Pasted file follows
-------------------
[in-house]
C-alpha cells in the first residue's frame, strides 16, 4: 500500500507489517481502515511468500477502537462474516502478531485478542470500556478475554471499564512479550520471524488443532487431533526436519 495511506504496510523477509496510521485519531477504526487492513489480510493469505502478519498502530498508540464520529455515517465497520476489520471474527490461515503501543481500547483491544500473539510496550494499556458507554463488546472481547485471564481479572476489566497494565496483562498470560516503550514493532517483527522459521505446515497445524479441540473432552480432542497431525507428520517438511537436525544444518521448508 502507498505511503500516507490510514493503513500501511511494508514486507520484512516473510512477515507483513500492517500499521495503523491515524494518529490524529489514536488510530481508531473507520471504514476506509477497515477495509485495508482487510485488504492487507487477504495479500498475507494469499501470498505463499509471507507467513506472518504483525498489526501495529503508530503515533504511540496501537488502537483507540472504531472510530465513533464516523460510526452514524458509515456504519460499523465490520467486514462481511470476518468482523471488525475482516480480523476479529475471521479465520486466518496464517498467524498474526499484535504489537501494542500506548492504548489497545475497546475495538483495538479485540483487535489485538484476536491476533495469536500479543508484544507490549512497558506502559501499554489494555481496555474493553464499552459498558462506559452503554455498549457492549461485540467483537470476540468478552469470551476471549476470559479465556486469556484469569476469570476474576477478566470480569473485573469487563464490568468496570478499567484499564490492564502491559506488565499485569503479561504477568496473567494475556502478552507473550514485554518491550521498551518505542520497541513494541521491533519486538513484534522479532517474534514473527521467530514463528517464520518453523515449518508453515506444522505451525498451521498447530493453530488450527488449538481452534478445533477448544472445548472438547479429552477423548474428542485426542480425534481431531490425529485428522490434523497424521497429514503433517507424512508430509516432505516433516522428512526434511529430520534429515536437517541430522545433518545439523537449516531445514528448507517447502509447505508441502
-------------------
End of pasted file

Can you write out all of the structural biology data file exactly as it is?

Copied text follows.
[in-house]
C-alpha cells in the first residue's frame, strides 16, 4: 500500500507489517481502515511468500477502537462474516502478531485478542470500556478475554471499564512479550520471524488443532487431533526436519 495511506504496510523477509496510521485519531477504526487492513489480510493469505502478519498502530498508540464520529455515517465497520476489520471474527490461515503501543481500547483491544500473539510496550494499556458507554463488546472481547485471564481479572476489566497494565496483562498470560516503550514493532517483527522459521505446515497445524479441540473432552480432542497431525507428520517438511537436525544444518521448508 502507498505511503500516507490510514493503513500501511511494508514486507520484512516473510512477515507483513500492517500499521495503523491515524494518529490524529489514536488510530481508531473507520471504514476506509477497515477495509485495508482487510485488504492487507487477504495479500498475507494469499501470498505463499509471507507467513506472518504483525498489526501495529503508530503515533504511540496501537488502537483507540472504531472510530465513533464516523460510526452514524458509515456504519460499523465490520467486514462481511470476518468482523471488525475482516480480523476479529475471521479465520486466518496464517498467524498474526499484535504489537501494542500506548492504548489497545475497546475495538483495538479485540483487535489485538484476536491476533495469536500479543508484544507490549512497558506502559501499554489494555481496555474493553464499552459498558462506559452503554455498549457492549461485540467483537470476540468478552469470551476471549476470559479465556486469556484469569476469570476474576477478566470480569473485573469487563464490568468496570478499567484499564490492564502491559506488565499485569503479561504477568496473567494475556502478552507473550514485554518491550521498551518505542520497541513494541521491533519486538513484534522479532517474534514473527521467530514463528517464520518453523515449518508453515506444522505451525498451521498447530493453530488450527488449538481452534478445533477448544472445548472438547479429552477423548474428542485426542480425534481431531490425529485428522490434523497424521497429514503433517507424512508430509516432505516433516522428512526434511529430520534429515536437517541430522545433518545439523537449516531445514528448507517447502509447505508441502